- What’s the best way to learn to ride?
- Which motorcycle should be my first?
- How am I going to stay safe on my bike?
- How do I find people to ride with me?
GET ON will be available beginning Friday, October 25 for Amazon Kindle and as a direct-download PDF document. A Nook edition is also planned, as well as a direct-download EPUB file for e-readers such as Calibre.
I can’t wait to hear what you think of it!
Just a quick note to put y’all on high alert… BIG announcement coming up Thursday, October 10! See you back here!
It’s the biker video that has stunned America: a group of riders in New York surround a family in their SUV, begin beating on the vehicle, and apparently pull the driver from the car and beat him in front of his wife and small child to the point where he requires hospitalization.
The story, as it has emerged over the course of the last couple of days, is that apparently there was an incident that provoked the riders to take this action. If you watch the whole 6-1/2 minute video, it clearly shows the bikes coming up on and surrounding the SUV, and one of the riders pulling in front of it and then slowing drastically. The rider shooting the video looks away just at the moment when the SUV most assuredly must have hit the slower rider.
Here is the link to the full helmet-cam video on YouTube, for which the “embed” feature has been turned off.
The video then clearly shows the SUV actually running over one or more of the riders, after they came to a stop around him following the collision. Then the SUV speeds away, pursued by the group of riders. It’s at the end of that pursuit that they begin attacking the vehicle. The camera shuts off apparently moments before they pulled the driver from the car and beat him.
I suppose that eventually we will learn the full story – what really set the whole sorry chain of events in motion. Regardless, the tragedy of this situation is two-fold: first we have a father beaten and brutalized in front of his family, and his family traumatized watching all of this take place. Then we have one of the bikers, also apparently a father, possibly paralyzed from being run down by the SUV.
I’ve said it before: I just don’t get the rage. If you engage in dangerous behavior on the bike, you are going to hurt someone or get hurt yourself. Does injury to you, or to one of your friends, justify this kind of vigilanteism?
In my opinion, no. Regardless of the injury to their friend, the riders had a responsibility to avoid further confrontation. And they certainly have no claim of self-defense, having pursued the driver for several miles.
Just stupidity, all the way around.
Agree? Disagree? Feel free to share your thoughts in the comments.
Editor’s note: I love hearing from other riders who are passionate about their favorite ride routes, especially when they’re in a completely different part of the country than me! This article was sent to me by Kathy Wilkinson, co-owner of Eco Tours of South Mississippi in Gautier, MS. Kathy’s company will lead you on a guided kayak or motorboat tour of the cypress swamps and salt marshes of her beautiful state. My thanks to Kathy for sharing her little piece of the USA with all of us!
Article & photos by Kathy Wilkinson
As the operator of a tourist attraction, I try to make the most of what little free time I get. Some weekends between tours, my husband and I get the opportunity to ride–he on his Yamaha Road Star, and I on my Suzuki Boulevard M50. One of our favorite short trips is a little loop that starts in our tiny town of Gautier on the Mississippi Gulf Coast and winds through the Pascagoula River swamp.
Heading east on U.S. Highway 90, we cross the Alabama state line, and pick up Route 188 (Alabama Grand Bay-Wilmer Road/Newman Road) in Grand Bay. This is designated as a National Scenic By-way. We head north through the farms, horse ranches and pecan orchards of Grand Bay and west Mobile, until we reach Airport Boulevard. As we cruise west to Mississippi, where the road turns into Highway 614, we cross the Escatawpa River at Brown’s Bridge, and make our way past Hurley and over to the Wade-Vancleave Road.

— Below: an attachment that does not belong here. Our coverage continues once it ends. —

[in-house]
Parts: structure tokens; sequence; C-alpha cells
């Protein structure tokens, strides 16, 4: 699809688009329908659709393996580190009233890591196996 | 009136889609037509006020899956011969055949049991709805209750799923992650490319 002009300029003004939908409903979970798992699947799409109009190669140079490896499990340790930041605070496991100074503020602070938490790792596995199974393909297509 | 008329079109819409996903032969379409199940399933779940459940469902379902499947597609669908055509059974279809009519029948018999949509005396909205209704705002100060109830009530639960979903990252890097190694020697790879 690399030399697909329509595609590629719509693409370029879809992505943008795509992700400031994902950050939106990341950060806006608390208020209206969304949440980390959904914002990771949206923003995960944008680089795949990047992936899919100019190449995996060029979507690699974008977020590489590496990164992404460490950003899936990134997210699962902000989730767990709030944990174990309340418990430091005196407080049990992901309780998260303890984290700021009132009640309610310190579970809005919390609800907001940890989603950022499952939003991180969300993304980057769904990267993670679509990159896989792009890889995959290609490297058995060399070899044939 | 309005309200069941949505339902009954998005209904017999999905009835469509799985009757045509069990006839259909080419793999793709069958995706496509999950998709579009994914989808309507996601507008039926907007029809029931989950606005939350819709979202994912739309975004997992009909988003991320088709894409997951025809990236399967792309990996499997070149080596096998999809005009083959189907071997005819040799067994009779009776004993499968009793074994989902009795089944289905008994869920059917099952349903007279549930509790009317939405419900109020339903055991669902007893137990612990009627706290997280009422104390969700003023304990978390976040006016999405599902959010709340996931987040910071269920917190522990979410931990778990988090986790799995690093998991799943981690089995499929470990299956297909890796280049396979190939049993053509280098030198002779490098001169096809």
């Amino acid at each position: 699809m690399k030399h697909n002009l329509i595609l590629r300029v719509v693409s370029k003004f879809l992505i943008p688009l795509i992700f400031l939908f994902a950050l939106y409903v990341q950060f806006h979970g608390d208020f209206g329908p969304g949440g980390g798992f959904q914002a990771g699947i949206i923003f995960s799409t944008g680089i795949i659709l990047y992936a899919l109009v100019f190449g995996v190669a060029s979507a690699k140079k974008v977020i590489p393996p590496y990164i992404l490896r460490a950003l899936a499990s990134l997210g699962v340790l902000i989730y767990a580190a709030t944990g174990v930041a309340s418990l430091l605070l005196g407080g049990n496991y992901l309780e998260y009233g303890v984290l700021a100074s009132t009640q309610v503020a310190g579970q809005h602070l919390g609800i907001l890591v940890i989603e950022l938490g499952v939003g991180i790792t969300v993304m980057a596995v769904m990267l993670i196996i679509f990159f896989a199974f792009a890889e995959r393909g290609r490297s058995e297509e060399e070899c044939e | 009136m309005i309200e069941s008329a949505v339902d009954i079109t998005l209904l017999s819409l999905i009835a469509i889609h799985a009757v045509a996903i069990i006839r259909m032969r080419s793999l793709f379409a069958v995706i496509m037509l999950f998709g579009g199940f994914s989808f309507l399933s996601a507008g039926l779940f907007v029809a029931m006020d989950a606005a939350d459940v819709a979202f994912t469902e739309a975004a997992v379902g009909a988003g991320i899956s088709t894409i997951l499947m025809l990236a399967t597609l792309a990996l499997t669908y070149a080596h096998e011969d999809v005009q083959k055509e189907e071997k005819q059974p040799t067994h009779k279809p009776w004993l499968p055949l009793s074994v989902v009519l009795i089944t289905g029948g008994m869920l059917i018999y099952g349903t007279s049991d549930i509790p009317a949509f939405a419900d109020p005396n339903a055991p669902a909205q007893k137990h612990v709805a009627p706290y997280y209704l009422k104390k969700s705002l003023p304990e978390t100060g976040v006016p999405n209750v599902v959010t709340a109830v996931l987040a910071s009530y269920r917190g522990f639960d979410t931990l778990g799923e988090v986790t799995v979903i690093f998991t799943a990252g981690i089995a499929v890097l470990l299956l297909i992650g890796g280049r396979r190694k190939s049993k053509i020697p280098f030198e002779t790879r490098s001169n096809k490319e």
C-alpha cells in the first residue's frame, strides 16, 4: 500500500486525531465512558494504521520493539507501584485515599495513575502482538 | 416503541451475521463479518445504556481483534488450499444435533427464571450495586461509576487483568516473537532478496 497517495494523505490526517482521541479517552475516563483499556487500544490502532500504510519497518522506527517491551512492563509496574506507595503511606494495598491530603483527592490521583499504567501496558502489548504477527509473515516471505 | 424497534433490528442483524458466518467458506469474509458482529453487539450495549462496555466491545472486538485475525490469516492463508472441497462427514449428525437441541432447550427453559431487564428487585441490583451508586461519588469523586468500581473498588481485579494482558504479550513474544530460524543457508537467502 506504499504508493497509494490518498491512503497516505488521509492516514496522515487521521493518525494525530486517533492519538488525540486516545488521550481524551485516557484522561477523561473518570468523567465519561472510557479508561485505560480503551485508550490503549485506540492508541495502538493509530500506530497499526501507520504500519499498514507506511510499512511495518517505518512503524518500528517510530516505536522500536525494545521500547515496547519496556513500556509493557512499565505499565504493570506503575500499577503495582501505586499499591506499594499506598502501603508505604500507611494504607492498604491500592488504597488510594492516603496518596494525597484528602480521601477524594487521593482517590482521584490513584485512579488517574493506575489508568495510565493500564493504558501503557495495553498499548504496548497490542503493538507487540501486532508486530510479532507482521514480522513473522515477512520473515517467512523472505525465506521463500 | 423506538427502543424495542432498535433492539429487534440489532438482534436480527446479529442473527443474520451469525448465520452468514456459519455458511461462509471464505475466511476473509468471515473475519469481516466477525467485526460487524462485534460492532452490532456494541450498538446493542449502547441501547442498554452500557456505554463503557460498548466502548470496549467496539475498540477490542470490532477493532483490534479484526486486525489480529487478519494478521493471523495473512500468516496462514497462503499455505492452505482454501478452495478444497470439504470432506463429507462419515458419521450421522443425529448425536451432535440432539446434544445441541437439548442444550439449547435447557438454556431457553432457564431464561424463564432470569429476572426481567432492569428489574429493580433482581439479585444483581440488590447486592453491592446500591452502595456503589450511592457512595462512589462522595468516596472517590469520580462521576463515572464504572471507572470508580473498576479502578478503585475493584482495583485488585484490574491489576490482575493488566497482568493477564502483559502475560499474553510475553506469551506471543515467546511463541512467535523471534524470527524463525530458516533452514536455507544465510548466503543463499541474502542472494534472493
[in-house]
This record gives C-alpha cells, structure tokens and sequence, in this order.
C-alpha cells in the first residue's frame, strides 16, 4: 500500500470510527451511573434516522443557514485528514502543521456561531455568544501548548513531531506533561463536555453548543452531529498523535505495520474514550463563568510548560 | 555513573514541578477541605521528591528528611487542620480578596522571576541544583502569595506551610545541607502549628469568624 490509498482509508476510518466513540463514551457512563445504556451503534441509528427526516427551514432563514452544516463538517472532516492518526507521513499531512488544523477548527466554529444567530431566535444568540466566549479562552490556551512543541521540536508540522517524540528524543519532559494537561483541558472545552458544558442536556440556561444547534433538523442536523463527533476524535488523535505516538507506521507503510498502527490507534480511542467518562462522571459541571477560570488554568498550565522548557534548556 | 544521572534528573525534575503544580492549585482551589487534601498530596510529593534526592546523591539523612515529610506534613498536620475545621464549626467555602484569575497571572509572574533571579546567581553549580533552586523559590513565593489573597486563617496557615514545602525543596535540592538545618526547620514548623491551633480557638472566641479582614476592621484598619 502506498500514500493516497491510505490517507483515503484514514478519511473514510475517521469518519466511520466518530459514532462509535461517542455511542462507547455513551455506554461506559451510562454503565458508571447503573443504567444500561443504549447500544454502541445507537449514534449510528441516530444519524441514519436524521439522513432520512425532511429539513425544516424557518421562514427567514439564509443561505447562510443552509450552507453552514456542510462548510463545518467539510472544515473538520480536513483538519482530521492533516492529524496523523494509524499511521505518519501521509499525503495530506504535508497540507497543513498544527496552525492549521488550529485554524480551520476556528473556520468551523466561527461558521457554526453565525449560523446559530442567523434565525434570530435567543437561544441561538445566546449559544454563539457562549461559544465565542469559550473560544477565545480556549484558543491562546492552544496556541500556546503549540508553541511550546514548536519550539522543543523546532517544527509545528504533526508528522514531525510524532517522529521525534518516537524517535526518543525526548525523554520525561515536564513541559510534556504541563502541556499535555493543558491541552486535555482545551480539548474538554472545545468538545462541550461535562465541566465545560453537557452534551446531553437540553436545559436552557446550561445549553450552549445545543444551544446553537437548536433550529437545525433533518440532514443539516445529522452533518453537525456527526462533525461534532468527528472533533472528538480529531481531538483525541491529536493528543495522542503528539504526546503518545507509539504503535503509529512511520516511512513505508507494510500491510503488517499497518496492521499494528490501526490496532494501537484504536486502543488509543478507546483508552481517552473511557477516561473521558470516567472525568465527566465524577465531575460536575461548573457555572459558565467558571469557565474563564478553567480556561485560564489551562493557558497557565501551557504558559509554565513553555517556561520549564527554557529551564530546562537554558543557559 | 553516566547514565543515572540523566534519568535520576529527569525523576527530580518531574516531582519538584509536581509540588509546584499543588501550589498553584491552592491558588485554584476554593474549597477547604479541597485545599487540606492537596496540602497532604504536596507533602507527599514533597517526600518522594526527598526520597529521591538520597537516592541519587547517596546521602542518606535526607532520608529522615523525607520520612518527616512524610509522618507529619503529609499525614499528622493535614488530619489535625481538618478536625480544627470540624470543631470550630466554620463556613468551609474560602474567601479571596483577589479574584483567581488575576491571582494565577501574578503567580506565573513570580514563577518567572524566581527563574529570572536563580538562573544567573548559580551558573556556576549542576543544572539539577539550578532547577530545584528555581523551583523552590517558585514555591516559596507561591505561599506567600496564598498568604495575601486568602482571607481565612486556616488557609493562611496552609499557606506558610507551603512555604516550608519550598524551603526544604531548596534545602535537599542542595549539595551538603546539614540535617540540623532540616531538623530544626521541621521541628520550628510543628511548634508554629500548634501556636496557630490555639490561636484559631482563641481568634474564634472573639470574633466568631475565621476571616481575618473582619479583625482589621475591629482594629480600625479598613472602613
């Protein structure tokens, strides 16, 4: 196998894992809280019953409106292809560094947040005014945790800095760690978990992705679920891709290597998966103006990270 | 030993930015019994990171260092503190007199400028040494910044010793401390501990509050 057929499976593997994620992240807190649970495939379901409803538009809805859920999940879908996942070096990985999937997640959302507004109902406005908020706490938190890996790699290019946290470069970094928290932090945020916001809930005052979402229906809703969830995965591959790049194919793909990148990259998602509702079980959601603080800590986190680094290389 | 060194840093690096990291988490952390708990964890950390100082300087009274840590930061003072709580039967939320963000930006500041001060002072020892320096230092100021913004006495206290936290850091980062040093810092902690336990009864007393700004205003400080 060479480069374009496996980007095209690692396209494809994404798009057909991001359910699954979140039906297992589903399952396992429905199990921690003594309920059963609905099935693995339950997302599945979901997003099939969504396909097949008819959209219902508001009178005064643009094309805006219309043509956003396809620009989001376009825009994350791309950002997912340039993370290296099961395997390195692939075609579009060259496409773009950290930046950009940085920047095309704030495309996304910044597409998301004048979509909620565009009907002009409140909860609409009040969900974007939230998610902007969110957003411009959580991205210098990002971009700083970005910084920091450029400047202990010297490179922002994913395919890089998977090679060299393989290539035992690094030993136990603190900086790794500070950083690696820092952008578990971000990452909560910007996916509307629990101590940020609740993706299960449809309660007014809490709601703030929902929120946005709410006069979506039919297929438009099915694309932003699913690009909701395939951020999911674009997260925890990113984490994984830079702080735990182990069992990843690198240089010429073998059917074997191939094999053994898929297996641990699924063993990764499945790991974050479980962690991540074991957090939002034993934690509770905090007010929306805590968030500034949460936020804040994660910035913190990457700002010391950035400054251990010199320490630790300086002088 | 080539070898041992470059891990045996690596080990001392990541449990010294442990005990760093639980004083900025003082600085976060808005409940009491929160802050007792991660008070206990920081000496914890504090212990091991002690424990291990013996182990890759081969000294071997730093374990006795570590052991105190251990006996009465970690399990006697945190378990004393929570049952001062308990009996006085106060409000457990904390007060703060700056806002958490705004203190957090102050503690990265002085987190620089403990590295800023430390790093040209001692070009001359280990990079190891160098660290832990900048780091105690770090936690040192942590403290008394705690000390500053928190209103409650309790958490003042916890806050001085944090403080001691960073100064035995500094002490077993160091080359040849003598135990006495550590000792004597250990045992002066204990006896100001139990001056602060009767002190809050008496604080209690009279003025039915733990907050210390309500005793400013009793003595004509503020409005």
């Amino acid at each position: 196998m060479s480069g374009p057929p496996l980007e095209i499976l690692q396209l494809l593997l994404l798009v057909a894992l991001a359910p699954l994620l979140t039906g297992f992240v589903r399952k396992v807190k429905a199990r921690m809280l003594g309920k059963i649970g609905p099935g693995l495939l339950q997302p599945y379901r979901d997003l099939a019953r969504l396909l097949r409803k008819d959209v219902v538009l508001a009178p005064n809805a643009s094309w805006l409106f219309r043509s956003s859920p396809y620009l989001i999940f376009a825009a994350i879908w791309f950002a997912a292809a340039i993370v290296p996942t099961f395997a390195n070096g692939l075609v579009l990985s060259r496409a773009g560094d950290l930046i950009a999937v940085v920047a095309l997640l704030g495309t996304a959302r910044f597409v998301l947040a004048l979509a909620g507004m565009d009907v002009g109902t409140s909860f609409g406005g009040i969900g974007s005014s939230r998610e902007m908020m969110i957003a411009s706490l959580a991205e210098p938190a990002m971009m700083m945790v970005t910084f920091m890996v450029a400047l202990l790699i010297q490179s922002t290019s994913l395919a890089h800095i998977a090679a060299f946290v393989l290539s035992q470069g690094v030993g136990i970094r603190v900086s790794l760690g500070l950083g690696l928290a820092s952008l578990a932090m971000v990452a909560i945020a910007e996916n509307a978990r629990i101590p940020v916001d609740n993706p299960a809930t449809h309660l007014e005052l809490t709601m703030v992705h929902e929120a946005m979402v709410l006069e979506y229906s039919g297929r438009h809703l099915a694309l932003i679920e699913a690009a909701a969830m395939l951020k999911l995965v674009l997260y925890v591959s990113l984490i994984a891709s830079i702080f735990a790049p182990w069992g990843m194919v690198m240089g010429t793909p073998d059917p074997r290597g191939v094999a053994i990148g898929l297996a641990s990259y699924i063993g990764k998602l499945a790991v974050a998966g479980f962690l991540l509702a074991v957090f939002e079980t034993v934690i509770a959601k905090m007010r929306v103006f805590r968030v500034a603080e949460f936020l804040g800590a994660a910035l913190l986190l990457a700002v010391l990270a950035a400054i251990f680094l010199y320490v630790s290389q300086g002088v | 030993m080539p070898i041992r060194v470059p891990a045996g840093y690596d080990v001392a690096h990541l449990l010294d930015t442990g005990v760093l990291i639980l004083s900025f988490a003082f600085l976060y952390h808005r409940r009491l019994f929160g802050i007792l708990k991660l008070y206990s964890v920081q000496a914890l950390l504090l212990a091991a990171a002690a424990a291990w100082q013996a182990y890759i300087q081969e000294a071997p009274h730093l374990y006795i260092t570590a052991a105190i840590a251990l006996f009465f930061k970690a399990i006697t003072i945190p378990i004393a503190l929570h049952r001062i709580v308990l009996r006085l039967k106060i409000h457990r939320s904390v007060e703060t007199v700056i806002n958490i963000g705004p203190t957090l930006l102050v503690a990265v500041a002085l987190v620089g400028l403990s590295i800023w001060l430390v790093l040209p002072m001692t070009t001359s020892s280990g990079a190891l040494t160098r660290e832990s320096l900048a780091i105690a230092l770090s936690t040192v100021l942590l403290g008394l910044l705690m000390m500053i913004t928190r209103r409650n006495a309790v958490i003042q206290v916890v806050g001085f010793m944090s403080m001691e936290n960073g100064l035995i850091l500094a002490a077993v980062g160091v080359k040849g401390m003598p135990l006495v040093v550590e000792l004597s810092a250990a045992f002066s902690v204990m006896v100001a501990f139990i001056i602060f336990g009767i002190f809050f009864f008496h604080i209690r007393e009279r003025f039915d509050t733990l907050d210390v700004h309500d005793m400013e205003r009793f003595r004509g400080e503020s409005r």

We meander through the beautiful cypress bottom lands of the Pascagoula River. If the river happens to be flooding, there will be high water up to, and sometimes over the roadway in places–it’s really cool seeing the swamp in a flood. Bridges cross Parker’s Lake, Black Lake, and finally the unique and pristine Pascagoula River. This river is the last large (by volume) unimpeded river in the lower 48 states–that is, no dams, levees or flood controls.
It’s only about 80 miles long from where it starts at the confluence of the Leaf and Chickasawhay Rivers to where it meets the Mississippi Sound, but its watershed is about a third of the state of Mississippi.
Not long after crossing the Wade-Vancleave Bridge, we turn south onto Old River Road until we reach Mississippi Highway 57. Old River Road is shaded by ancient live oaks. It’s a little twisty in places and has great scenery/local color, but is an easy ride.
Old River Road eventually merges into Poticaw Bayou Road which runs into Highway 57. We head south on 57 through the unincorporated area of Vancleave. (Vancleave has seen tremendous growth since Hurricane Katrina, and even has a couple of traffic lights. Since the area is unincorporated, the sheriff’s department has jurisdiction, and in Mississippi, the sheriff cannot use radar.)
Depending on our time constraints and the time of day, after passing through “downtown” Vancleave, we have the choice of returning home via Gautier-Vancleave Road or continuing our adventure with a meal at The Shed. The Shed, located on Highway 57 just north of I-10, has gained some national exposure having been featured on Food Network shows Up in Smoke; Diners, Drive-ins and Dives; and, most recently, its own reality show, The Shed.
It’s an eclectic place on the bayou that is dedicated to good barbecue and great blues. (As one would expect from a barbeque joint, The Shed’s menu is for carnivores. If you’re a vegetarian like me, the menu options are very limited, but it’s still a fun place to visit with lots of character and tons of local color!)
Leaving The Shed, we head south on 57 to U.S. Highway 90, hang a left and it’s a straight shot back into the little City of Gautier. The ride is about 80 miles and passes through some of the most beautiful countryside that south Mississippi has to offer.
After our ride, I usually park the bike, stow my biker gear, don my boating gear, and then it’s back to the Pascagoula River swamp with a motorboat load of folks from Anywhere, USA!
And here’s a special insider tip for those hoping to enjoy the roads in southern Mississippi: If you come here to ride in late spring and late summer/early fall, beware the “love bug.” They’re harmless in terms of biting/stinging, but, because they swarm when they mate, they will end up spattered in pairs all over your windshield, your pants, your gloves and your helmet. Removing them as soon as possible is crucial, as their bodies are acidic and they can damage your equipment if left too long. White vinegar and water, mixed 1:1, works well to remove the residue!